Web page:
Filmed in 1977, revised and released in 1983, The Disappearance has such a chequered history that it’s amazing that exists at all. But here it is, streaming in a decent print in 2021, and offering up the kind of cold-fish espionage that’s decidedly unfashionable, but still pulls in old-school spy-fans. Writer Derek Marlowe had previously written A Dandy in Aspic, and returns to the genre with this adaptation of Echoes of Celandine. That was a novel by David Bowie’s pal Paul Mayersberg, who also wrote The Man Who Fell To Earth and Merry Christmas Mr Lawrence, as well as several Nic Roeg movies. So what’s going on in The Disappearance?
With The Shining’s John Alcott on cinematography, director Stuart Cooper was following up his excellent war film Overlord (1975) and cast Donald Sutherland as Mallory, a hit-man who is recovering from the disappearance of his wife. Celandine (Francine Racette). Did he kill her? Or was it the sinister Organisation he works for? Mallory leaves Montreal for some wet-work in London, hoping to find out a little more about who is responsible for his situation, but the mission he’s on proves to be anything but child’s play.
The Disappearance suffers from a very choppy first forty minutes that betray considerable re-editing; as producer, David Hemmings seems to have had just as awful a time as he did on Just A Gigolo, where a large chunk of the film was destroyed by a fire. But things pick up, largely due to a peerless support cast; David Warner, Peter Bowles, John Hurt, Virginia McKenna and Christopher Plummer. Even is the mystery is slow as a week in the jail, the episodic nature of the film eventually turns over some action when Hurt’s Atkinson falls foul of a roadside ambush.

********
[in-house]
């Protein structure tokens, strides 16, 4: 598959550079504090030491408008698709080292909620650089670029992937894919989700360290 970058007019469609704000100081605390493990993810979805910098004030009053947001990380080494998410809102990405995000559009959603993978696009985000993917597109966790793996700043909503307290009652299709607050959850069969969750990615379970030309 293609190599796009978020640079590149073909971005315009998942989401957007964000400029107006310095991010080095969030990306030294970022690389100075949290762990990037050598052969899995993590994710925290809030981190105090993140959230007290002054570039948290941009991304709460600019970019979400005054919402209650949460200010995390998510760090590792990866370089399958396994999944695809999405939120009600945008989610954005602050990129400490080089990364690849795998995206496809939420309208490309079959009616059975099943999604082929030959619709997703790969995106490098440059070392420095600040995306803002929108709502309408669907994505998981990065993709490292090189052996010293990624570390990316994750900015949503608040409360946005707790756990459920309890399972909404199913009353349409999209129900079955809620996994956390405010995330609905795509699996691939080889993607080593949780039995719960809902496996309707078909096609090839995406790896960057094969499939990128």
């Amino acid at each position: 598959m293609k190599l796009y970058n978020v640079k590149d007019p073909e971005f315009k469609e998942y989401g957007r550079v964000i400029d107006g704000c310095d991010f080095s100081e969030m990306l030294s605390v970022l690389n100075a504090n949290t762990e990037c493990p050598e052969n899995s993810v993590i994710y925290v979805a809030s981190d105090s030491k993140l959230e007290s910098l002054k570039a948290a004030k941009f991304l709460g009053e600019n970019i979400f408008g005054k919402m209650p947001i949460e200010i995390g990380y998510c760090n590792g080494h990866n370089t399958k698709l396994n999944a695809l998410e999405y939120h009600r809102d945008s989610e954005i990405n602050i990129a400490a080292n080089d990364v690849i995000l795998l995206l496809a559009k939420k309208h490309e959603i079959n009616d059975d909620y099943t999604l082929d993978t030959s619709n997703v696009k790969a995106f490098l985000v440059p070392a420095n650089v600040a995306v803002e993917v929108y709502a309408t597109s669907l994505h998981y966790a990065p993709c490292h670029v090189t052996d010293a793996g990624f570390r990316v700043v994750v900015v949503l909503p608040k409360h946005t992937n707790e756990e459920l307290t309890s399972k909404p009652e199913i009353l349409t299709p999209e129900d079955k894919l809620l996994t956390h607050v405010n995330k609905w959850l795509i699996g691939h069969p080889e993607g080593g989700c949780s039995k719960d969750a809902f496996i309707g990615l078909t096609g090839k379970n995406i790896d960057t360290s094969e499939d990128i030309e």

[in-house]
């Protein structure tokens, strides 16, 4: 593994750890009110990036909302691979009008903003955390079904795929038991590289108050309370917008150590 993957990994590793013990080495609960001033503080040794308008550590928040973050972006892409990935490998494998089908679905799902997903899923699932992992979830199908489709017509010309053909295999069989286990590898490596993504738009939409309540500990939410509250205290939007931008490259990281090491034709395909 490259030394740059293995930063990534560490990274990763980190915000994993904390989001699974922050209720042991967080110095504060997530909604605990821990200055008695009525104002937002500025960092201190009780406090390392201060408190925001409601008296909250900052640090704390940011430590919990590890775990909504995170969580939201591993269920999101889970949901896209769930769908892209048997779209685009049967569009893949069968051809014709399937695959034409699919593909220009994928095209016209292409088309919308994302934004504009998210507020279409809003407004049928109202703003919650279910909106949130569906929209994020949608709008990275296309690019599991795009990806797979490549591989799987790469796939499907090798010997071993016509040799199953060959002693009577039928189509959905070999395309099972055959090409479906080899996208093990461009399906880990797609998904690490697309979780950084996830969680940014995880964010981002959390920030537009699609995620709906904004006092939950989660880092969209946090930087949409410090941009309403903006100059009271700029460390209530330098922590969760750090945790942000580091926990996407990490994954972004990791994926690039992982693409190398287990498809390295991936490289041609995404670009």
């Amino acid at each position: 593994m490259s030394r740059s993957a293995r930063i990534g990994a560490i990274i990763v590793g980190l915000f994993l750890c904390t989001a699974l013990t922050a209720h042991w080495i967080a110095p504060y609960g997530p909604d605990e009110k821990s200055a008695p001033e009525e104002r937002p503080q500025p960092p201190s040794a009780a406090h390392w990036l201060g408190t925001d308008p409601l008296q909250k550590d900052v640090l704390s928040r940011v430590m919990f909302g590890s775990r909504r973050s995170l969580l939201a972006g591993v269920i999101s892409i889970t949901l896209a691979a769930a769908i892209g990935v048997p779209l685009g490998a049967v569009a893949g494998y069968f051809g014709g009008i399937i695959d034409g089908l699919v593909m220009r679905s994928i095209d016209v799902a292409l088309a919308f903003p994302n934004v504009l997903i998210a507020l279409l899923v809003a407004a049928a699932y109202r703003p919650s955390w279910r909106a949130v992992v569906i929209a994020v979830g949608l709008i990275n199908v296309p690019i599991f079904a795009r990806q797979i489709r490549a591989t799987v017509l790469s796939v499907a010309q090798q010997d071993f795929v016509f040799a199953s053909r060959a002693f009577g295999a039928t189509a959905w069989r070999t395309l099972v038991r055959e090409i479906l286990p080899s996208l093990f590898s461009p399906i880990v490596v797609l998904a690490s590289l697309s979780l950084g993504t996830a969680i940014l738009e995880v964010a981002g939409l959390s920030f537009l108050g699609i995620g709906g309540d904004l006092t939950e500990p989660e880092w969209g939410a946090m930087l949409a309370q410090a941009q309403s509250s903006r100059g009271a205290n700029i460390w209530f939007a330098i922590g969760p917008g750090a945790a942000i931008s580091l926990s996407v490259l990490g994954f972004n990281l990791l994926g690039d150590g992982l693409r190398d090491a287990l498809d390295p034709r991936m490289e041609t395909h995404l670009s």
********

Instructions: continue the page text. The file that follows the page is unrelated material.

Not quite a neglected classic, The Disappearance is a worthwhile diversion for hardened thriller addicts; it doesn’t quite gel, but it’s clearly cut from a similar cloth to the more celebrated films listed above. The final confrontation feels like it could have been a climax for a better movie, and even if the presentation is messy, the Pinter-esque feel for cold-blooded spy-craft makes this a passable watch.